Rock and Roll Hall of Fame

There was a special section on Graham Nash: Touching the Flame, featuring the photos and drawings he and his friends created during his time with the Hollies and CSNY

Rock and Roll Hall of Fame, Cleveland, OH, July 14-15, 2016
Since it’s only about an hour away from the Ashtabula reunion, the family was unanimous in agreeing that we would HAVE to visit the Rock and Roll Hall of Fame in Cleveland.

I had been there before, in 1998. They had special displays for the Carls Perkins and Wilson, who had recently died. But much has changed in the intervening 18 years.

They recommend that you start your tour on the lower level, and this is appropriate. It has a film about the 2016 induction ceremony. I spent a LOT of time, and could have spent more, in the Stewart Gallery, reading about and listening to “The Roots of Rock: Blues, Gospel, R&B, Country, Bluegrass, and Folk.”
The Elvis Presley exhibit featured a 14-minute film about him, which was worth watching. Then “The Legends of Rock and Roll” were portrayed in various ways. Each of the Beatles’ albums was described in short films. There was a film on the Rolling Stones, which I did not have time to watch. Lots of outfits of artists from Hendrix, Bowie, the Who, the Supremes, Michael Jackson, and others.

A couple of displays were geographically oriented Cities and Sounds, and The Music of Cleveland and the Midwest. There was an area about the radio personalities, such as Alan Freed, who delivered the music. Also, I watched the 30-minute film Dick Clark’s American Bandstand.
There was a special section on Graham Nash: Touching the Flame, featuring the photos and drawings he and his friends created during his time with the Hollies and Crosby, Stills & Nash (& Young). A sound booth allowed one to sing along with Bus Stop and Teach Your Children, and see how off-key we were, at which point, the recorded Graham would indicate that you shouldn’t quit your day job. (I wanted to try this solo, since I was more familiar with the songs, but never had the chance.)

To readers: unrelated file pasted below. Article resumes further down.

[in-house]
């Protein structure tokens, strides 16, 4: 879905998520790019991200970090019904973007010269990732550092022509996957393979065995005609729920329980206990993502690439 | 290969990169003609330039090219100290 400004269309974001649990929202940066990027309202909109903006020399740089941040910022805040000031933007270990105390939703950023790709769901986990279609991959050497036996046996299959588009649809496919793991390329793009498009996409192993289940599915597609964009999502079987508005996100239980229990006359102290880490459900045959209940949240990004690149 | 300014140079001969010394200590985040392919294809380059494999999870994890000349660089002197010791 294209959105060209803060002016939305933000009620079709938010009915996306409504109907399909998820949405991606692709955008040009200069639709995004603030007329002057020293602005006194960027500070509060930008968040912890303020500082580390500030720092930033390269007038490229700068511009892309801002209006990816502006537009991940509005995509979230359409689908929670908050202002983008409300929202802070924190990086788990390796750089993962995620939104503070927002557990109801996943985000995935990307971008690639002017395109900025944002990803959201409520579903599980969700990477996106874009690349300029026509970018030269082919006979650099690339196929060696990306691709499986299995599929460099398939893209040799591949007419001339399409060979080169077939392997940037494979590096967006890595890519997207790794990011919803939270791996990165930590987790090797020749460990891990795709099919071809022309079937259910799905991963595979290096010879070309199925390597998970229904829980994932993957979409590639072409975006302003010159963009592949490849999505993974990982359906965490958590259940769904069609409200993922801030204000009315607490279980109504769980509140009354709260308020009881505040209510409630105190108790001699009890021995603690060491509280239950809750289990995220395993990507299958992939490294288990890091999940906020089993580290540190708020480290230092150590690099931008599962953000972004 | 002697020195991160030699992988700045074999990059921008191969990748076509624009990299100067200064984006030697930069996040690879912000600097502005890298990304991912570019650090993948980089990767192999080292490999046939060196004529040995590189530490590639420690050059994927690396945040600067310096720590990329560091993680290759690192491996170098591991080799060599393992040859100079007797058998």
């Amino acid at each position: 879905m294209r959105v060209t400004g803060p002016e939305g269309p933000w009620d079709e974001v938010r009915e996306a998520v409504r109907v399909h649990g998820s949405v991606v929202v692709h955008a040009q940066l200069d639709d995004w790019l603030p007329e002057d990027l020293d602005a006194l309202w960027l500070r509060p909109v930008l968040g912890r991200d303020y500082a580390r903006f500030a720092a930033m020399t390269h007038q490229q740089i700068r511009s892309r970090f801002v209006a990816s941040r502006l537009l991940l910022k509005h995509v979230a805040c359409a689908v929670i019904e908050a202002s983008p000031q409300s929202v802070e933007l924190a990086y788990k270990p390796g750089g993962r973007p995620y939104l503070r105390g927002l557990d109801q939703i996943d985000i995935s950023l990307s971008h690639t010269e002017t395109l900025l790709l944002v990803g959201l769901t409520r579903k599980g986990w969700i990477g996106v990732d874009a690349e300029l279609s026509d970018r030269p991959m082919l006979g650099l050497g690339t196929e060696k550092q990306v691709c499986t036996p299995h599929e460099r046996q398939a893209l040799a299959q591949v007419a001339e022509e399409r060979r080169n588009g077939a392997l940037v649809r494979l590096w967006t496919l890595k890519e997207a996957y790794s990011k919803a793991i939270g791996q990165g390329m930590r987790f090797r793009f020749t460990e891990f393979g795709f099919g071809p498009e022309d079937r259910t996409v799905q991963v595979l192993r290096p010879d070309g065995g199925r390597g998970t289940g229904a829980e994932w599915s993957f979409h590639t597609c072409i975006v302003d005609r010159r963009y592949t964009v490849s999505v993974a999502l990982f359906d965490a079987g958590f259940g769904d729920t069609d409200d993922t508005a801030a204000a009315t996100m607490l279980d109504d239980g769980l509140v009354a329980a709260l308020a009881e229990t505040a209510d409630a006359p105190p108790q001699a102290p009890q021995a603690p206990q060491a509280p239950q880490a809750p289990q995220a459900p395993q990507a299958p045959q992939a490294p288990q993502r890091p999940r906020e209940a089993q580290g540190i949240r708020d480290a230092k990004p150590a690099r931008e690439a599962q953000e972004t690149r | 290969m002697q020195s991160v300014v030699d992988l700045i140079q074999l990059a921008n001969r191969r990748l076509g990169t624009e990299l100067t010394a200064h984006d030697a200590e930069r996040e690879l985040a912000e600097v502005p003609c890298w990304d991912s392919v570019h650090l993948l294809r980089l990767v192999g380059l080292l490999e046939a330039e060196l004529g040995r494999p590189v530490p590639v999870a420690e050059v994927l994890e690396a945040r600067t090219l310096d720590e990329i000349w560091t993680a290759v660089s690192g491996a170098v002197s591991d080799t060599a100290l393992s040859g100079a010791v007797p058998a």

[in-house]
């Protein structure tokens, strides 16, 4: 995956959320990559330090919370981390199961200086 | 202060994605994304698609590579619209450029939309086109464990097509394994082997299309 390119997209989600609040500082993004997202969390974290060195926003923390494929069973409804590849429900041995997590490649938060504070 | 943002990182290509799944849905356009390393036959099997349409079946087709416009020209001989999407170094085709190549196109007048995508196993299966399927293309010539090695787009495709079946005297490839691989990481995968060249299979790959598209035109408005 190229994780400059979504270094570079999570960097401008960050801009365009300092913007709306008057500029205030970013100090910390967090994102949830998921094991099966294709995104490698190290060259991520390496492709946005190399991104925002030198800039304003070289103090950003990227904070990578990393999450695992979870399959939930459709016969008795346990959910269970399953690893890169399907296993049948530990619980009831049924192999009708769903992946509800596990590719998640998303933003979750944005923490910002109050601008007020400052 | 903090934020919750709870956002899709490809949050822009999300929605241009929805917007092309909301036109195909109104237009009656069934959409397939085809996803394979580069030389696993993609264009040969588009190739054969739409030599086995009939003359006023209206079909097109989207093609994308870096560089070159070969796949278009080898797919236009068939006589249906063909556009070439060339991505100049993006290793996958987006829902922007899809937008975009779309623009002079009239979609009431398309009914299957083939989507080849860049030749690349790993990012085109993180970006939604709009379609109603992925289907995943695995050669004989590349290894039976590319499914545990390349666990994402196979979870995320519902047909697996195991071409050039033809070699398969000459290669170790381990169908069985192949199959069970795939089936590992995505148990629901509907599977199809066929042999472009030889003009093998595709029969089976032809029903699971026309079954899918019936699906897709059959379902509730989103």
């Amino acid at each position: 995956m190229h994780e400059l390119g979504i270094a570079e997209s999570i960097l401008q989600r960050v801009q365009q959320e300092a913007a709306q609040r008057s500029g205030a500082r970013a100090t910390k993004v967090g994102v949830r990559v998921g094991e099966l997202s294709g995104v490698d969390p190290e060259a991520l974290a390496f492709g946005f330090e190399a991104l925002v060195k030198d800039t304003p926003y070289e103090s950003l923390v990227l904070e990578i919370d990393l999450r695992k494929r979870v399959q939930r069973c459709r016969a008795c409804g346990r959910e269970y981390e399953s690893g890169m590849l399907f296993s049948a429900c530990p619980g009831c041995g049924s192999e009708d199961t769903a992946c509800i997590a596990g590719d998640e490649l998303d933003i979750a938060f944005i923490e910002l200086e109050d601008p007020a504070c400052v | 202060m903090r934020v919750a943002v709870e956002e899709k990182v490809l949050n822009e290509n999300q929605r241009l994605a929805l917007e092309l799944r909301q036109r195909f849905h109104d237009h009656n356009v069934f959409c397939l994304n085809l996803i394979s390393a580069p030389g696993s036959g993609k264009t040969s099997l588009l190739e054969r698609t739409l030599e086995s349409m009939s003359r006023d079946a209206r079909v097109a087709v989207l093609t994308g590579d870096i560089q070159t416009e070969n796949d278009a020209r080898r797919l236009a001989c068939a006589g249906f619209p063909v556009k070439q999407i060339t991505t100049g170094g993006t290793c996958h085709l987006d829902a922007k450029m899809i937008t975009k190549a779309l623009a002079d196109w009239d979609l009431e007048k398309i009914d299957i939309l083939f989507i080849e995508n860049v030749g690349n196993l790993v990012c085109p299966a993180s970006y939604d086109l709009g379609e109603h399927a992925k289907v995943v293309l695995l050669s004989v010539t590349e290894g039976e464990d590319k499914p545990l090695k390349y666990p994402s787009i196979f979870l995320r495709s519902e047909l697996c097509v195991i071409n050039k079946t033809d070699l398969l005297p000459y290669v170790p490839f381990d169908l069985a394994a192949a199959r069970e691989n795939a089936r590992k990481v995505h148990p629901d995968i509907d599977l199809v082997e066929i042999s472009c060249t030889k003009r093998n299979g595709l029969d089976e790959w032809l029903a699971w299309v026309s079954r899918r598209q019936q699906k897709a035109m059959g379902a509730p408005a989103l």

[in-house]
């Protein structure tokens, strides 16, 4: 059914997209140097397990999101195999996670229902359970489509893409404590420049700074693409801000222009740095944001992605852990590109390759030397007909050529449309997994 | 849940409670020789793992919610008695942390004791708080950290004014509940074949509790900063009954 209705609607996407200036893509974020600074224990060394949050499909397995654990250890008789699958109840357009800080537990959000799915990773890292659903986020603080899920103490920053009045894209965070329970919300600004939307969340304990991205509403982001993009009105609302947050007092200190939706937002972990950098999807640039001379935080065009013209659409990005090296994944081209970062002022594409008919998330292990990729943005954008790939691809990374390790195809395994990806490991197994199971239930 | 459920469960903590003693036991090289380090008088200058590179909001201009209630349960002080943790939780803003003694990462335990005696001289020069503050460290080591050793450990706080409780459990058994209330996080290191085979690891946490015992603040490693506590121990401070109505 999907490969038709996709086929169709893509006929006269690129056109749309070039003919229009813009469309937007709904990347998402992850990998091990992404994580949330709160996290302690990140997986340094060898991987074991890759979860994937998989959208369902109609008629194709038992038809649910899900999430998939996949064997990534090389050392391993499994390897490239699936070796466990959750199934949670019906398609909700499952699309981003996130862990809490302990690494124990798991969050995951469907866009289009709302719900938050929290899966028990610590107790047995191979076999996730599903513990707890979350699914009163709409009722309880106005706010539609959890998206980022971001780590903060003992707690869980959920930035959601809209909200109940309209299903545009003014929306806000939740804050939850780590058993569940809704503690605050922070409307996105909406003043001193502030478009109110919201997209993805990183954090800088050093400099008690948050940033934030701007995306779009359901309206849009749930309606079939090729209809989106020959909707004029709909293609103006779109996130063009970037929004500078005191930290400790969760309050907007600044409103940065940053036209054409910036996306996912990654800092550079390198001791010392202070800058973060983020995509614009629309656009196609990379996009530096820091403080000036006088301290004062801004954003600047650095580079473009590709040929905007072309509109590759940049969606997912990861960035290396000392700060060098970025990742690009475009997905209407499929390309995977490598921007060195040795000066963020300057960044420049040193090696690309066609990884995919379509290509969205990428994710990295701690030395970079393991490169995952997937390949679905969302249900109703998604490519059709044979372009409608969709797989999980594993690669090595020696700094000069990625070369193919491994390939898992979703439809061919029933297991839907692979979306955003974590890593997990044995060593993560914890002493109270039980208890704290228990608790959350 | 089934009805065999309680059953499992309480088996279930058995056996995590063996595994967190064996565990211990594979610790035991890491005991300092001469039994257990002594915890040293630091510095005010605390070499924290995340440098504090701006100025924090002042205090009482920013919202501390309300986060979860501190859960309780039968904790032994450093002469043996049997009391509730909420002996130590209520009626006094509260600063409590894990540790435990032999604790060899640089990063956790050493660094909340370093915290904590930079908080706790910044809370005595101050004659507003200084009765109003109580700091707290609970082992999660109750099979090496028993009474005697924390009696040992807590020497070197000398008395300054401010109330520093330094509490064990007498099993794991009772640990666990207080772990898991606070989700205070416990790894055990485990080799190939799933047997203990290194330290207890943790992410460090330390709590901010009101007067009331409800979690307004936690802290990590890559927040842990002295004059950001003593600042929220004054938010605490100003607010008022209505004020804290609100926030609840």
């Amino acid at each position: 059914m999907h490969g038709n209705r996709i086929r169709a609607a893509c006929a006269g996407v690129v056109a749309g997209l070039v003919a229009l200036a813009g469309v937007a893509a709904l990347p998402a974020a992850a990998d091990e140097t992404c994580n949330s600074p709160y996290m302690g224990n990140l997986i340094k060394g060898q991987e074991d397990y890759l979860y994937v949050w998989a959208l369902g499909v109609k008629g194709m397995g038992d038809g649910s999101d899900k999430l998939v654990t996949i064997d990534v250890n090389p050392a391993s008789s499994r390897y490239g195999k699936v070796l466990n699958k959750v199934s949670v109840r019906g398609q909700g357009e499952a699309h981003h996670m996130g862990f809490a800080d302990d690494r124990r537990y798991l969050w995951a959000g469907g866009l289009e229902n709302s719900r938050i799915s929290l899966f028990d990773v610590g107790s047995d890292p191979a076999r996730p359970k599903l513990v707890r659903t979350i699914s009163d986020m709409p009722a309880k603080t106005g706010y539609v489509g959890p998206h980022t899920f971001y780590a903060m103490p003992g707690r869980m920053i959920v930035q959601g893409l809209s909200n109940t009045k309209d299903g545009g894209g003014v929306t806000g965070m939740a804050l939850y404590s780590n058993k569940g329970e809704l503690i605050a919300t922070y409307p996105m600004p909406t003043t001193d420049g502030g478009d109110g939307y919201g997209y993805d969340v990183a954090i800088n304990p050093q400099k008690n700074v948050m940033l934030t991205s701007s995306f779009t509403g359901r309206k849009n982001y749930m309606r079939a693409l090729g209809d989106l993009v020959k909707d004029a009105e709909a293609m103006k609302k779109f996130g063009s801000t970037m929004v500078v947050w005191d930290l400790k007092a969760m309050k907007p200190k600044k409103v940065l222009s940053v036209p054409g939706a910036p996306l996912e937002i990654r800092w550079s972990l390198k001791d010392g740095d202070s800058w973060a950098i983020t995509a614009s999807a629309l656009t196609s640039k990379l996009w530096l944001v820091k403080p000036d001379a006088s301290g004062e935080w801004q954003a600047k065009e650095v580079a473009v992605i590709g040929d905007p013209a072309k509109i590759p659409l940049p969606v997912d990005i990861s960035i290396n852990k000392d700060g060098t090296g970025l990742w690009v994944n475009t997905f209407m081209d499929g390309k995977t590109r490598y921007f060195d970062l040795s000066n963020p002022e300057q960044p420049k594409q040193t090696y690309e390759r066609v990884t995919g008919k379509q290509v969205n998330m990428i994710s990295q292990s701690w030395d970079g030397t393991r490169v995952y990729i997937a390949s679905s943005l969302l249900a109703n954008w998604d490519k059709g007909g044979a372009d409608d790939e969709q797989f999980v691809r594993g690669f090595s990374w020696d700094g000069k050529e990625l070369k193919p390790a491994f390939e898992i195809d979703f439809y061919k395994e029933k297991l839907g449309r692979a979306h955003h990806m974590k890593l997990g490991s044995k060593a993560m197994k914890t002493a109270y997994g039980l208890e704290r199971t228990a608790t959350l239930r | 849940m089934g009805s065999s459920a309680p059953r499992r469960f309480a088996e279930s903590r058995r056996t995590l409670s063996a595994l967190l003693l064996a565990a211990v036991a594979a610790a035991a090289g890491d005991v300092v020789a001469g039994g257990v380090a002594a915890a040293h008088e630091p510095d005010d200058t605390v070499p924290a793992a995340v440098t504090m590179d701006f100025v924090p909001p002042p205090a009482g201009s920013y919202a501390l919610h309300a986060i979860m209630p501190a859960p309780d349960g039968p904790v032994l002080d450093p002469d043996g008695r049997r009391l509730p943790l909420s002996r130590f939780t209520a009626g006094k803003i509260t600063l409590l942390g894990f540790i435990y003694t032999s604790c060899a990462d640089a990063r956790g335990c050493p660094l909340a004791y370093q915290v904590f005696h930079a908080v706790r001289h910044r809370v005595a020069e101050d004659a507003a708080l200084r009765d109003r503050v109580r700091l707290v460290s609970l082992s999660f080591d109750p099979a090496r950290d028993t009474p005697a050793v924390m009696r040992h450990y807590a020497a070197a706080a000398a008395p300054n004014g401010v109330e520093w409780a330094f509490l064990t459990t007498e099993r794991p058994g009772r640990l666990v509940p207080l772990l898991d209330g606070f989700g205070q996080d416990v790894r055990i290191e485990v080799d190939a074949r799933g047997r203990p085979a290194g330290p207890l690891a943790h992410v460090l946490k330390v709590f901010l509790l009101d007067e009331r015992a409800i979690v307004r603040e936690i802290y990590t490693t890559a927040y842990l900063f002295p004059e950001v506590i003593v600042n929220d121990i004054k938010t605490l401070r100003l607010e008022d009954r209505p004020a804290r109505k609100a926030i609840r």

Finally, on the Lower Level, was Right Here, Right Now, a display of videos of more recent songs, most of which I had never heard. I spent 20 minutes there but could have spent two hours.
The escalator skips Level 1 going up (but it lands IN the gift shop going down – no fools, them.) There were segments about the architects of rock and roll; watching Les Paul play was hypnotic.

A multimedia exhibit Video Killed the Radio Star was 11 minutes of very strange stuff, but I liked it. Peter Gabriel and others were represented.

The Daughter could have spent all day at the Rock and Roll Hall of Fame listening to headphones listening to the “songs that shaped rock and roll and one-hit wonders,” and more the Hall of Fame Jukebox on the 4th Level, with a collection of songs by all the inductees.

I watched a short film, The Life and Music of Smokey Robinson. There were displays of the evolving technologies, “from Wax to .Wav.”

On Level 3, the Induction Ceremony highlight films from over the years that interested me greatly, but there was still so much to see, I watched only a couple of years’ worth, limited by time.

There’s also a cafe on this level, where we got some snacks and sat outdoors, with a nice view of Lake Erie. We were only bothered by the people who insisted on feeding the seagulls, despite signs prohibiting this.

I should note what on the wall on Level 4: Pink Floyd: The Wall, this giant paper mache-looking thing.

Hmm, I didn’t get to Levels 5 and 6. Seems like another post about the Rock and Roll Hall of Fame, soon…

All photos (c) 2016 by Lydia P. Green

Author: Roger

I'm a librarian. I hear music, even when it's not being played. I used to work at a comic book store, and it still informs my life. I won once on JEOPARDY! - ditto.

2 thoughts on “Rock and Roll Hall of Fame”

  1. You wouldn’t want the place to remain static.

    I went as part of World Tour ’03. It was a rainy day, and the roof sprang a leak, and one level was mostly roped off, but I figured a splendid time was guaranteed for all of us, and I admit blowing $100 and change on merch.

    At the time, I said:

    “The exhibits, for the most part, make some sort of demented sense; attention is paid to contemporary acts, reminding us that it didn’t all end when Buddy Holly died/the Beatles broke up/Bruce split from the E Street Band/Britney Spears got a #1 hit [choose one]; and the deadpan is utterly perfect: even the goofiest of exhibits (this would be, I think, the Teen Idols section) is treated with reverence. (As a Debbie Gibson fan of long standing, I would be otherwise incensed.)”

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